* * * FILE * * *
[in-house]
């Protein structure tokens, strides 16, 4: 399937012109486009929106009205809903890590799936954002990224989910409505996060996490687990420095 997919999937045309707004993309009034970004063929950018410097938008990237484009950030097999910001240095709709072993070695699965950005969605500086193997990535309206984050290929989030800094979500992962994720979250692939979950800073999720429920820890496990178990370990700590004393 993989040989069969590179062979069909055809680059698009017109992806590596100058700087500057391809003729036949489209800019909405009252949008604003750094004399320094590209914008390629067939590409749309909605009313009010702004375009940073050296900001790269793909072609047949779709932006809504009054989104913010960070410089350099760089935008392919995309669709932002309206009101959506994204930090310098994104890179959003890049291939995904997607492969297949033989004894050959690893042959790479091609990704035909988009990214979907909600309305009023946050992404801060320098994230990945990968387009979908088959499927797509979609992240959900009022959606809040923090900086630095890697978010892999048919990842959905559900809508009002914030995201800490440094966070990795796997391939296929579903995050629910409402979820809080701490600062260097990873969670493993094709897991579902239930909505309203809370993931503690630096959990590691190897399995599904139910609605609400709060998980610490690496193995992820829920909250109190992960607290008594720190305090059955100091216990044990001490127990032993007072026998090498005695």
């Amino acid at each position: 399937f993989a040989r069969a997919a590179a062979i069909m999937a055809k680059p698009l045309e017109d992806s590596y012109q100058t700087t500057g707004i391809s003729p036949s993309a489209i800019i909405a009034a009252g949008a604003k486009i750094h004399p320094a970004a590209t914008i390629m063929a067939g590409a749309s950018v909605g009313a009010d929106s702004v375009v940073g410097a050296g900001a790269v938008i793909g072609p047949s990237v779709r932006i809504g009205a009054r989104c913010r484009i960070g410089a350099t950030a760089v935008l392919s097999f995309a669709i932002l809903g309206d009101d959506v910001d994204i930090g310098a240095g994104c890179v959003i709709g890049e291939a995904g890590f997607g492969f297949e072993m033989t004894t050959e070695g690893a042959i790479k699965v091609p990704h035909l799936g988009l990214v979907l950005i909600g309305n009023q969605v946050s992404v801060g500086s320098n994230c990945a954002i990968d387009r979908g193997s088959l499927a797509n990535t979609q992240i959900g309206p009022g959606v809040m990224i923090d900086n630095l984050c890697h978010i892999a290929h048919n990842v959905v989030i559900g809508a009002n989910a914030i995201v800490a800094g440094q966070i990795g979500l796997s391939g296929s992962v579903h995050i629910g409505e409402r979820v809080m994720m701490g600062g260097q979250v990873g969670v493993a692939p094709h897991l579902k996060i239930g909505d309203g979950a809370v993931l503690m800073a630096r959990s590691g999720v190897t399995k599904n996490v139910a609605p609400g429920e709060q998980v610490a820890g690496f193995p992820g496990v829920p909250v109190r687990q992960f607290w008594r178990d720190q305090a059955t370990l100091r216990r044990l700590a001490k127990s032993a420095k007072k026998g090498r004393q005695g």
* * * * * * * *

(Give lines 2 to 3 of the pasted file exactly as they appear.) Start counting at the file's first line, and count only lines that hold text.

């Protein structure tokens, strides 16, 4: 399937012109486009929106009205809903890590799936954002990224989910409505996060996490687990420095 997919999937045309707004993309009034970004063929950018410097938008990237484009950030097999910001240095709709072993070695699965950005969605500086193997990535309206984050290929989030800094979500992962994720979250692939979950800073999720429920820890496990178990370990700590004393 993989040989069969590179062979069909055809680059698009017109992806590596100058700087500057391809003729036949489209800019909405009252949008604003750094004399320094590209914008390629067939590409749309909605009313009010702004375009940073050296900001790269793909072609047949779709932006809504009054989104913010960070410089350099760089935008392919995309669709932002309206009101959506994204930090310098994104890179959003890049291939995904997607492969297949033989004894050959690893042959790479091609990704035909988009990214979907909600309305009023946050992404801060320098994230990945990968387009979908088959499927797509979609992240959900009022959606809040923090900086630095890697978010892999048919990842959905559900809508009002914030995201800490440094966070990795796997391939296929579903995050629910409402979820809080701490600062260097990873969670493993094709897991579902239930909505309203809370993931503690630096959990590691190897399995599904139910609605609400709060998980610490690496193995992820829920909250109190992960607290008594720190305090059955100091216990044990001490127990032993007072026998090498005695």
């Amino acid at each position: 399937f993989a040989r069969a997919a590179a062979i069909m999937a055809k680059p698009l045309e017109d992806s590596y012109q100058t700087t500057g707004i391809s003729p036949s993309a489209i800019i909405a009034a009252g949008a604003k486009i750094h004399p320094a970004a590209t914008i390629m063929a067939g590409a749309s950018v909605g009313a009010d929106s702004v375009v940073g410097a050296g900001a790269v938008i793909g072609p047949s990237v779709r932006i809504g009205a009054r989104c913010r484009i960070g410089a350099t950030a760089v935008l392919s097999f995309a669709i932002l809903g309206d009101d959506v910001d994204i930090g310098a240095g994104c890179v959003i709709g890049e291939a995904g890590f997607g492969f297949e072993m033989t004894t050959e070695g690893a042959i790479k699965v091609p990704h035909l799936g988009l990214v979907l950005i909600g309305n009023q969605v946050s992404v801060g500086s320098n994230c990945a954002i990968d387009r979908g193997s088959l499927a797509n990535t979609q992240i959900g309206p009022g959606v809040m990224i923090d900086n630095l984050c890697h978010i892999a290929h048919n990842v959905v989030i559900g809508a009002n989910a914030i995201v800490a800094g440094q966070i990795g979500l796997s391939g296929s992962v579903h995050i629910g409505e409402r979820v809080m994720m701490g600062g260097q979250v990873g969670v493993a692939p094709h897991l579902k996060i239930g909505d309203g979950a809370v993931l503690m800073a630096r959990s590691g999720v190897t399995k599904n996490v139910a609605p609400g429920e709060q998980v610490a820890g690496f193995p992820g496990v829920p909250v109190r687990q992960f607290w008594r178990d720190q305090a059955t370990l100091r216990r044990l700590a001490k127990s032993a420095k007072k026998g090498r004393q005695g």